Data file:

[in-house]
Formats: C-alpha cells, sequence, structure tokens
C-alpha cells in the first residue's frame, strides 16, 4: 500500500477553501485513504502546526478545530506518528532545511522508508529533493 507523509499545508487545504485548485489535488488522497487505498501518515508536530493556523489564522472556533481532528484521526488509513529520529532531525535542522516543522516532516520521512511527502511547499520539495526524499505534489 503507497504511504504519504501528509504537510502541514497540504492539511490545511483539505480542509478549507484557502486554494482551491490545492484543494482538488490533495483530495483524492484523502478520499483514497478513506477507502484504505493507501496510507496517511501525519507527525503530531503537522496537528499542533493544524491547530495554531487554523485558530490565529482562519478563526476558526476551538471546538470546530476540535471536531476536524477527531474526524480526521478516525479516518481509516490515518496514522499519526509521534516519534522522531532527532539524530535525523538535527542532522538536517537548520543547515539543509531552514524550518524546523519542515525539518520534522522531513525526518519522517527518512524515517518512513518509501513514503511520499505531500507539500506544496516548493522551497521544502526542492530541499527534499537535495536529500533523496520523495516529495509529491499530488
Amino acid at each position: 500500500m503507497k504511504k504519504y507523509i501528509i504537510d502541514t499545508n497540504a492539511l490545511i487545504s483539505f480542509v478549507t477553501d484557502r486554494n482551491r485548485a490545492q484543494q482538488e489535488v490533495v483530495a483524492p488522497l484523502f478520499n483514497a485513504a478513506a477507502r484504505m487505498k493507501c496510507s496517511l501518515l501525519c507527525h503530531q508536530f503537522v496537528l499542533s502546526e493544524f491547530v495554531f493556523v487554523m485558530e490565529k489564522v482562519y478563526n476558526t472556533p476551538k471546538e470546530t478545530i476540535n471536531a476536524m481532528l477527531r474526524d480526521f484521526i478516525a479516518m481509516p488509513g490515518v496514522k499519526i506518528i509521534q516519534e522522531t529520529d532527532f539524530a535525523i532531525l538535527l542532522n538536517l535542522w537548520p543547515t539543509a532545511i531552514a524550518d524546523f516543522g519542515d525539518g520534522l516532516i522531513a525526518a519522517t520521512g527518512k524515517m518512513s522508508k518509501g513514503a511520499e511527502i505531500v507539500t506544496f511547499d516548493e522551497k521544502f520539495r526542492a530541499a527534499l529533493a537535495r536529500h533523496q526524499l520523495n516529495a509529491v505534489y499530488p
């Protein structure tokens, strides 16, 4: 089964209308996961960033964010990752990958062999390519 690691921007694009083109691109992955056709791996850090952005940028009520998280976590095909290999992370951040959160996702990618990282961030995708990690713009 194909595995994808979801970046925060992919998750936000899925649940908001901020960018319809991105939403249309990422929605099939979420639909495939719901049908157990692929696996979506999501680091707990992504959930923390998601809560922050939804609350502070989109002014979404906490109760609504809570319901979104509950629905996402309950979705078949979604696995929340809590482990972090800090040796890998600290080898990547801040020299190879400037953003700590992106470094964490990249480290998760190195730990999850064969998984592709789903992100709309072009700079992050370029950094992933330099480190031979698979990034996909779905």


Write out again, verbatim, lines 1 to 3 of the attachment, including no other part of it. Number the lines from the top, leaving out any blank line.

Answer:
[in-house]
Formats: C-alpha cells, sequence, structure tokens
C-alpha cells in the first residue's frame, strides 16, 4: 500500500477553501485513504502546526478545530506518528532545511522508508529533493 507523509499545508487545504485548485489535488488522497487505498501518515508536530493556523489564522472556533481532528484521526488509513529520529532531525535542522516543522516532516520521512511527502511547499520539495526524499505534489 503507497504511504504519504501528509504537510502541514497540504492539511490545511483539505480542509478549507484557502486554494482551491490545492484543494482538488490533495483530495483524492484523502478520499483514497478513506477507502484504505493507501496510507496517511501525519507527525503530531503537522496537528499542533493544524491547530495554531487554523485558530490565529482562519478563526476558526476551538471546538470546530476540535471536531476536524477527531474526524480526521478516525479516518481509516490515518496514522499519526509521534516519534522522531532527532539524530535525523538535527542532522538536517537548520543547515539543509531552514524550518524546523519542515525539518520534522522531513525526518519522517527518512524515517518512513518509501513514503511520499505531500507539500506544496516548493522551497521544502526542492530541499527534499537535495536529500533523496520523495516529495509529491499530488